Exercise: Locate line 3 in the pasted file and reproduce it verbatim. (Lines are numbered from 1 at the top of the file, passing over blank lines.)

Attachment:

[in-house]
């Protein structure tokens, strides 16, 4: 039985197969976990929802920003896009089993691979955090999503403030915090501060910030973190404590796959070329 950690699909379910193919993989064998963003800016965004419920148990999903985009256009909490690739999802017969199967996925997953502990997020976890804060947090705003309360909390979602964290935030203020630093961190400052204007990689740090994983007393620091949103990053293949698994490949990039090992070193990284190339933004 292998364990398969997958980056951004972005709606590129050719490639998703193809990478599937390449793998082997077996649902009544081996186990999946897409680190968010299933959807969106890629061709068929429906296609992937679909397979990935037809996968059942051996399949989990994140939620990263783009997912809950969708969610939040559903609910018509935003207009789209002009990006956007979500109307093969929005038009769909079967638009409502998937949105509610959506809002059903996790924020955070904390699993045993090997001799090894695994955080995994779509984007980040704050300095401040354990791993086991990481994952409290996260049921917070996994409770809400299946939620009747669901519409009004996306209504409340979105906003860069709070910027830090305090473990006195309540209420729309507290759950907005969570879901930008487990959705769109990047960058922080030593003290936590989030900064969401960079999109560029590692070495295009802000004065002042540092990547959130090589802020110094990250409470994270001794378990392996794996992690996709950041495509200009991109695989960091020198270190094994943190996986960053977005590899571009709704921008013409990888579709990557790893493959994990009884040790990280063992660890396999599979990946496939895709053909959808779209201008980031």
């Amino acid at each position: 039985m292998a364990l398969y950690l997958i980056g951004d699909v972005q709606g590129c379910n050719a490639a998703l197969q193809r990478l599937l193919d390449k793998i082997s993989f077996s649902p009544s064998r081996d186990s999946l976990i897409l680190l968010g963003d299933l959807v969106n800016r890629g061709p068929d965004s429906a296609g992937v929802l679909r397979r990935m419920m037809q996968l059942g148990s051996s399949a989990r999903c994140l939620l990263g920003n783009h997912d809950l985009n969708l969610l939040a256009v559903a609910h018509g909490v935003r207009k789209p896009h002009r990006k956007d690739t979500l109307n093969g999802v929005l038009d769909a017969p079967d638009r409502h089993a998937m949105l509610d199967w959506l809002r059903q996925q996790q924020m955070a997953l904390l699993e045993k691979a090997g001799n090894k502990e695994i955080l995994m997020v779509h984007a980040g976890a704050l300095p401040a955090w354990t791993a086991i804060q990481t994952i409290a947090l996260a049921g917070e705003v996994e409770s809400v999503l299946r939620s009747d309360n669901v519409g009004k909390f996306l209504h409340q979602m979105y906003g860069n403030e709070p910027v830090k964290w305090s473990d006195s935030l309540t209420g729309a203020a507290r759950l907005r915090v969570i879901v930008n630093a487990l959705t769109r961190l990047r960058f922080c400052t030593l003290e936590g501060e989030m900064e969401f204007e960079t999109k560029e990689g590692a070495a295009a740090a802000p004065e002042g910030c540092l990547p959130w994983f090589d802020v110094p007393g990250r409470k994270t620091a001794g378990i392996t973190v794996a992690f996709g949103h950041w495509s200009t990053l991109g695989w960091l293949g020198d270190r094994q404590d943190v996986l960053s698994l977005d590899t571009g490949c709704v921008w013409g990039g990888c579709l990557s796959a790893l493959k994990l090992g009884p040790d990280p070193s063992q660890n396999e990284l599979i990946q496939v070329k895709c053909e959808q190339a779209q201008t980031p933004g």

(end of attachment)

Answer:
């Amino acid at each position: 039985m292998a364990l398969y950690l997958i980056g951004d699909v972005q709606g590129c379910n050719a490639a998703l197969q193809r990478l599937l193919d390449k793998i082997s993989f077996s649902p009544s064998r081996d186990s999946l976990i897409l680190l968010g963003d299933l959807v969106n800016r890629g061709p068929d965004s429906a296609g992937v929802l679909r397979r990935m419920m037809q996968l059942g148990s051996s399949a989990r999903c994140l939620l990263g920003n783009h997912d809950l985009n969708l969610l939040a256009v559903a609910h018509g909490v935003r207009k789209p896009h002009r990006k956007d690739t979500l109307n093969g999802v929005l038009d769909a017969p079967d638009r409502h089993a998937m949105l509610d199967w959506l809002r059903q996925q996790q924020m955070a997953l904390l699993e045993k691979a090997g001799n090894k502990e695994i955080l995994m997020v779509h984007a980040g976890a704050l300095p401040a955090w354990t791993a086991i804060q990481t994952i409290a947090l996260a049921g917070e705003v996994e409770s809400v999503l299946r939620s009747d309360n669901v519409g009004k909390f996306l209504h409340q979602m979105y906003g860069n403030e709070p910027v830090k964290w305090s473990d006195s935030l309540t209420g729309a203020a507290r759950l907005r915090v969570i879901v930008n630093a487990l959705t769109r961190l990047r960058f922080c400052t030593l003290e936590g501060e989030m900064e969401f204007e960079t999109k560029e990689g590692a070495a295009a740090a802000p004065e002042g910030c540092l990547p959130w994983f090589d802020v110094p007393g990250r409470k994270t620091a001794g378990i392996t973190v794996a992690f996709g949103h950041w495509s200009t990053l991109g695989w960091l293949g020198d270190r094994q404590d943190v996986l960053s698994l977005d590899t571009g490949c709704v921008w013409g990039g990888c579709l990557s796959a790893l493959k994990l090992g009884p040790d990280p070193s063992q660890n396999e990284l599979i990946q496939v070329k895709c053909e959808q190339a779209q201008t980031p933004g």